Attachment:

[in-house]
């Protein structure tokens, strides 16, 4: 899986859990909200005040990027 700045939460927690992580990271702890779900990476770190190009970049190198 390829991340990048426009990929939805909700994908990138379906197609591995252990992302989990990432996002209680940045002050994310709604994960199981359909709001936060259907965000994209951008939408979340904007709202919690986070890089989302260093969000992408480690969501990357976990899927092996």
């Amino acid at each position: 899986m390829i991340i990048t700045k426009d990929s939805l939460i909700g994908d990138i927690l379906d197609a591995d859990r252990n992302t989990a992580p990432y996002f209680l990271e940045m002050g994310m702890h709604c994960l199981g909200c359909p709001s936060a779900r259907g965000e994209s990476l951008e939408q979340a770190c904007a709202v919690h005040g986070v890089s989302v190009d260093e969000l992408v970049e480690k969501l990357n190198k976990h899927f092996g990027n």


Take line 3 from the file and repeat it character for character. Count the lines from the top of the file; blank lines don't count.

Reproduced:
């Amino acid at each position: 899986m390829i991340i990048t700045k426009d990929s939805l939460i909700g994908d990138i927690l379906d197609a591995d859990r252990n992302t989990a992580p990432y996002f209680l990271e940045m002050g994310m702890h709604c994960l199981g909200c359909p709001s936060a779900r259907g965000e994209s990476l951008e939408q979340a770190c904007a709202v919690h005040g986070v890089s989302v190009d260093e969000l992408v970049e480690k969501l990357n190198k976990h899927f092996g990027n």